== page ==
From:Paul Howard Lockwood

Dear Tim,
     In reading the list of things you have done, the one thing I did not see was whether you checked the silver nitrate itself. The dry stuff before it is added to any 
other reagents. Check to see if it has become contaminated in anyway. Buy a small amount of newer silver nitrate and check it against the silver nitrate you have in 
your lab. If you have access to the chemical analysis lab,  ask the people there the run it through some tests (like a scintillator).
     I hope this may be of some help.
     Paul Lockwood
6/30/03 3:46:19 PM, "Timothy R. Wheelock"  wrote:

>Hi everyone:
>I have been using the Bielschowsky silver stain  since 1986 on human 
>brain tissue to screen for Alzheimer's, Picks, and other diseases.
>It always worked.
>Never had a problem.
>Until about a year ago.
>Normally one sees a  nice yellow-brown macroscopic color, and clear 
>senile plaques, tangles, and dystrophic neurites microscopically.
>Now, though, macroscopically, there was a greyish-greenish tinge to the 
>sections,  streaking of brown color across the section, with brown and 
>clear bands, while microscopically, there was light staining or lack of 
>almost all staining.
>Stranger still, was the fact that not all the cases turned out this way: 
>some cases stained fine while others did not.
>Sometimes,  whole batches of slides would come out perfectly, and the 
>next whole batch would be awful and have to be redone.
>Sometimes, cases in the same coplin jar would stain differently.
>So, I began to systematically check things out:
>-I checked my distilled water supply (that was OK)
>-started changing my nitric acid bath regularly (never needed to 
>before-just topping off was fine)
>-bought all new reagents for my developer (formalin, citric acid, nitric 
>-called Fisher to see if they had changed the 10% buffered formalin we 
>use to fixed our brains (no).
> -became much more fastidious about washing and rinsing the 
>glasswear.(never had to before)
> -Made fresh silver nitrate every time, in new acid-cleaned flasks 
>(never had to do that before either)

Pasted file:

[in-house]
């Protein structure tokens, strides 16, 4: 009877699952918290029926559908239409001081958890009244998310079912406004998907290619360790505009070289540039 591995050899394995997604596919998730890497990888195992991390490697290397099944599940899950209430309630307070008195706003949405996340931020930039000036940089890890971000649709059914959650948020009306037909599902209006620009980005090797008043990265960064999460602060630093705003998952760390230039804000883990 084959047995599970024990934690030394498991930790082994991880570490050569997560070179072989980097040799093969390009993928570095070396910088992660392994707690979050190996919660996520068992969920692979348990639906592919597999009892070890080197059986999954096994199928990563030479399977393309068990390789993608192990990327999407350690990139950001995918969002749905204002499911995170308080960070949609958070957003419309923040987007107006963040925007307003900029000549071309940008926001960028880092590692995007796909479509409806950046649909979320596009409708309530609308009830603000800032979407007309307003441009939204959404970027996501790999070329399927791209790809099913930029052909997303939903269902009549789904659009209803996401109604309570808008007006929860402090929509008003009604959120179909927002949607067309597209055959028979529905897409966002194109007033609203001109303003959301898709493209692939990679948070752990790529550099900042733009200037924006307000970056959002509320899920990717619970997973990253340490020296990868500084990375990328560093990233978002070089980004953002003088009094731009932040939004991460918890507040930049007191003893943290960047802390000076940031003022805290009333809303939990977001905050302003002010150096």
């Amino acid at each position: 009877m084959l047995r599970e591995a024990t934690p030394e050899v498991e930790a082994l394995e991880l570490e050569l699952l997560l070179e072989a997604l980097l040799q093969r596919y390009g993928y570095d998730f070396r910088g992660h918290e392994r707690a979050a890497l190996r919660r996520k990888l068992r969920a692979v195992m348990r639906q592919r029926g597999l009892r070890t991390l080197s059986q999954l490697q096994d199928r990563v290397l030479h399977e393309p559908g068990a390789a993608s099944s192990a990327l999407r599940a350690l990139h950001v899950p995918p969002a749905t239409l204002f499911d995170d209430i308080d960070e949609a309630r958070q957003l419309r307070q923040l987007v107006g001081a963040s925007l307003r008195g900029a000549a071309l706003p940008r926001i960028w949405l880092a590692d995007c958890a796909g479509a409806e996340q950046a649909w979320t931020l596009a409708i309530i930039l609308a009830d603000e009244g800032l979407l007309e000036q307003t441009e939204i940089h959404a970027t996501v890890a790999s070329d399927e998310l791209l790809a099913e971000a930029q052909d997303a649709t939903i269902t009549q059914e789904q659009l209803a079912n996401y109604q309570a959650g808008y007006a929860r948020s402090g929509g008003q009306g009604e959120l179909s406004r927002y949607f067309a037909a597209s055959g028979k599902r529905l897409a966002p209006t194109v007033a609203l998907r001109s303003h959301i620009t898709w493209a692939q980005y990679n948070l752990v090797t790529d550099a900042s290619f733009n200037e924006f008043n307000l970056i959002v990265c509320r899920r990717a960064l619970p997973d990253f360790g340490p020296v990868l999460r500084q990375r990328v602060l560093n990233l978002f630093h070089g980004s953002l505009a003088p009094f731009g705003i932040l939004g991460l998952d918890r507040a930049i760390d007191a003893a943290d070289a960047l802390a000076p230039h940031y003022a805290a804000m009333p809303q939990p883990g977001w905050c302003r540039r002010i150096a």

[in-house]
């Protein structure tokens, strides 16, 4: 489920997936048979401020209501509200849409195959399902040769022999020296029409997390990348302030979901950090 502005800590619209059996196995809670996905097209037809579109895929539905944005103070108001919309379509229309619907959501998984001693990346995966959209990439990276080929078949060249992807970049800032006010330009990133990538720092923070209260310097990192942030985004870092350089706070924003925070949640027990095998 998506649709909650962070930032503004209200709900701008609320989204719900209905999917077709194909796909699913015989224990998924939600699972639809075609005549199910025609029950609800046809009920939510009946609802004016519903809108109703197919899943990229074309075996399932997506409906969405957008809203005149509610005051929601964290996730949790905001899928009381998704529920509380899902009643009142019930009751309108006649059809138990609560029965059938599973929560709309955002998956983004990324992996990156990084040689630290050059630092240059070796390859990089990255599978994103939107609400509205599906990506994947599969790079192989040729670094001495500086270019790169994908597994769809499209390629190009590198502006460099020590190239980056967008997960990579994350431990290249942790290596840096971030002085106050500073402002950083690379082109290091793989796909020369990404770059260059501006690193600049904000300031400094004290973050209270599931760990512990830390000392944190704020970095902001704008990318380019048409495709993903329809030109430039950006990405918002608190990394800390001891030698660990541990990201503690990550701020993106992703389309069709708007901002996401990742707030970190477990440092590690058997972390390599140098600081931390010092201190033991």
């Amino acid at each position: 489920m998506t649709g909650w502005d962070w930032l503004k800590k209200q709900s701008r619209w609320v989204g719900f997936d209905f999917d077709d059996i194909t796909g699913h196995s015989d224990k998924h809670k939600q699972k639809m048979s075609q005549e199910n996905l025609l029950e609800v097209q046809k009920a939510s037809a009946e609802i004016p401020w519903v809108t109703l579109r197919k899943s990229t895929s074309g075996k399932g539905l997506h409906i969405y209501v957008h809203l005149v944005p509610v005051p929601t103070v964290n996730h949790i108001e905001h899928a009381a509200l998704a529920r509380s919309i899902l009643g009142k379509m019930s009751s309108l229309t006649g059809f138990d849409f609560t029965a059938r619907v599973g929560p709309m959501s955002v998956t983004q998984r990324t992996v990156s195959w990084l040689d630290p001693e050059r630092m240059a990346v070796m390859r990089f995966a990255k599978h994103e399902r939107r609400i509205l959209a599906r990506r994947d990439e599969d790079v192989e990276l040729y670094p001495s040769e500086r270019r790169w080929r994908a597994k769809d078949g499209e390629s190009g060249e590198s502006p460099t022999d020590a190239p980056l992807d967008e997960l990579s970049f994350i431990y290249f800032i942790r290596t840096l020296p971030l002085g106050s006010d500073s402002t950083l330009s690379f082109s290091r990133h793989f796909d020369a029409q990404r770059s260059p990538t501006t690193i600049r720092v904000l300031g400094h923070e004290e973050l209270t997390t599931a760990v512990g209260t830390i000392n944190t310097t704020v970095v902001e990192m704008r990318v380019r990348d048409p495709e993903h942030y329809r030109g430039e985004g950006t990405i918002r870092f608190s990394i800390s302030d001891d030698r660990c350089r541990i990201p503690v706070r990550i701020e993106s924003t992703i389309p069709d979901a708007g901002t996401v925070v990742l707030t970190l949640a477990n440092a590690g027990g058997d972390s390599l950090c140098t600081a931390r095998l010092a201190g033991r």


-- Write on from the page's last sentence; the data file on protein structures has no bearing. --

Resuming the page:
>Eventually, the stains came back to almost normal.
>But not completely normal.
>It still seemed that there was a slight grayish tinge to the slides even 
>when they did work well enough for both diagnostic purposes and imaging 
>for our web site image archive.
>But I noticed the other day that one or two cases seemed faint, 
>especially given the fact that they had an intake diagnosis of AD.
>Our pathologist came in and complained about the stain, so I decided to 
>try some other approaches:
>1-ask for advice from people (always a good idea)
>2-buy new glassware to see if that produces a change, although I doubt 
>this will help.
>3-try varying the  number of drops of the developer that I put into the 
>ammonical silver solution (but why should this be connected to these 
>weird effects I have experienced, when the same number of drops have 
>always worked?)
>4- perhaps this may not be a silver stain problem per se....I should ask 
>the pathologist if he has noticed changes with the other stains (LHE and 
>Congo Red) although I do not see any and he has not complained about 
>them. If it were a more general problem, maybe the LHE's would be 
>slightly altered, but not enough to make a difference, while the much 
>more sensitive silver stain would  show major changes. In this case, 
>maybe I should get my tissue processor checked out again. ( I think this 
>is a wild conjecture..the answer is probably much simpler.)
>Frankly, I do not know what is going on.
>This should be a very straight foreword, simple stain to do. Just keep 
>you glassware clean, and your developer made up properly, and that is it.
>Anyway, does anyone have any suggestions? I would greatly appreciate them.
>Thank you,
>Tim Wheelock
>Harvard Brain Tissue Resource Center (Brain Bank)
>McLean Hospital
>Belmont, MA
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